Plaintiff’s expert testimony regarding alternative truck designs was challenged by defendant. The motion to exclude was denied.
Facts: This case (Torrez Cruz et al v. Kumho Industrial Co’, Ltd, et al – United States District Court – Northern District of New York – May 11, 2015) concerns the following: On June 15th, 2009, an accident occurred in which a Mack dump truck, driven by Plaintiff Raynaldo Torrez Cruz, veered off into an off-road wooded area on Route I-87 in Plattsburgh, NY. After the engine and passenger compartment caught aflame, Mr. Cruz attempted to open the driver’s side drawer, but it was pinned with saplings. The passenger side door was jammed. In a last ditch effort, he rolled down his passenger side window and threw himself to the ground, sustaining various injuries.
In December 2009, Mr. Cruz filed a complaint against the tire defendants in New York State Supreme Court in Franklin County claiming that a tire on the truck was defectively manufactured and designed. The claims include strict product liability, negligence, loss of consortium, and various other assertions. After the case was removed to New York Federal Court, the plaintiff’s filed a complaint in this court against Mack Trucks, stating that the truck was defective and they were liable for negligence, failure to warn, loss of consortium, and many other claims.
Both parties hired expert witness to help prove their cases, and both filed Daubert motions to exclude their opposing testimony. One witness is Ms. Erin Shipp, a truck design expert hired by the plaintiff. She presented three alternative designs that she says would have stopped a breach in the fuel tank and thus, preventing the fire. The first design entails the straightening of the front axle assembly. The second involves the replacement of the battery box, and the third is to use a stronger material than aluminum for the various tanks in the trucks. The defendants are not challenging her qualifications to testify as an expert, but do object to her alternative designs under the reliability and speculative factors, as her designs have not been used in the trucking industry.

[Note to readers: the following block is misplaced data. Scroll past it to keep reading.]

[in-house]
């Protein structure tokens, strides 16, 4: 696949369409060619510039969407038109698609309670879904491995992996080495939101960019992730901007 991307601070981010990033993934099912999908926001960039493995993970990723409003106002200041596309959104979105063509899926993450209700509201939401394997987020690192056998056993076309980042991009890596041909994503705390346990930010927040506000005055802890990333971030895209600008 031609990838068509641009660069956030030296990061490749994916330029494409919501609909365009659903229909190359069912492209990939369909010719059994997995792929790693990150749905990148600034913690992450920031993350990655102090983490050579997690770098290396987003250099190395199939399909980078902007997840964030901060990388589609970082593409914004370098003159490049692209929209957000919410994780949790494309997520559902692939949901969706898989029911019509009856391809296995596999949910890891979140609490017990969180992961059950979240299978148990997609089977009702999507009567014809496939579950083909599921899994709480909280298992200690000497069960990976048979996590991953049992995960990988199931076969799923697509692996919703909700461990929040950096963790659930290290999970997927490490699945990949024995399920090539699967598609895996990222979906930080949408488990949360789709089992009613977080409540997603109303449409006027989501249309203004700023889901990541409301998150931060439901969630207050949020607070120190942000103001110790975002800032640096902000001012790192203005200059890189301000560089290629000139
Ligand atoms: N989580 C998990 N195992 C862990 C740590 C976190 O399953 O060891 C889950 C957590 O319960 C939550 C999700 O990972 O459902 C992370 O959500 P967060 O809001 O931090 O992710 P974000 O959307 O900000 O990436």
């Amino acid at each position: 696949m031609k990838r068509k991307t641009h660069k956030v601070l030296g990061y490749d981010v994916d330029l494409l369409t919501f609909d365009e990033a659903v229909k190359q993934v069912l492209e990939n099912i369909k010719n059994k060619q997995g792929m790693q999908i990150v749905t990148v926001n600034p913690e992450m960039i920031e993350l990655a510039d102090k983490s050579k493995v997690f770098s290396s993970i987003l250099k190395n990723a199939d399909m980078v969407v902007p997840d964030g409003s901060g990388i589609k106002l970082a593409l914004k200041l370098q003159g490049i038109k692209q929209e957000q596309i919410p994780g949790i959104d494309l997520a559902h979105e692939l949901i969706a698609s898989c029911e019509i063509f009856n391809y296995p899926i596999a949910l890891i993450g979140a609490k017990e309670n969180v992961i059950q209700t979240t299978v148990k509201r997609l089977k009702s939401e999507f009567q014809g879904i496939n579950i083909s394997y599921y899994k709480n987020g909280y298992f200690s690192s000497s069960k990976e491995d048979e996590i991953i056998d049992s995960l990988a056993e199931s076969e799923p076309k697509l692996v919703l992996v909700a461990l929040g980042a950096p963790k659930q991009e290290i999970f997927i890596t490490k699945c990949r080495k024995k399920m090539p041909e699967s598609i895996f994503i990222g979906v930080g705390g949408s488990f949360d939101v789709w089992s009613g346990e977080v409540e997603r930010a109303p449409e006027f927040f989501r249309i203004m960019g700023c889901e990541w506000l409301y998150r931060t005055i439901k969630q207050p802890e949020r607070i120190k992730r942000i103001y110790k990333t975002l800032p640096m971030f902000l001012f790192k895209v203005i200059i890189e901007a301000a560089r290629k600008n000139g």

Discussion: The court cited many cases which concluded that a proposed design to an existing piece of equipment is allowable if the expert has enough experience and expertise and has reviewed the relevant materials in the case to form a sufficiently reliable conclusion. These opinions state that any alternative designs to a product do not have to necessarily be tested to be admissible in accordance with Daubert, if other proofs can come into play. The court notes that her Ms. Shipp’s proposed alternatives are supported by various studies within the academic and government communities. For example, each of the proposed designs is supported a 1989 U.S. Department of Transportation report entitled, “Heavy Truck Fuel System Fire Safety Study”. Ms. Shipp also shows, in detail, how her proposed designs are based on various relevant engineering calculations.
The court concluded that Ms. Shipps proposed alternative designs draw enough support from her experience, engineering methodologies accepted by the engineering community, and the relevant literature. Any criticisms that the defendants may have can be addressed to the jury at trial.
Held: The motion to exclude Ms. Shipps expert testimony on alternative designs of the Mack trucks is denied.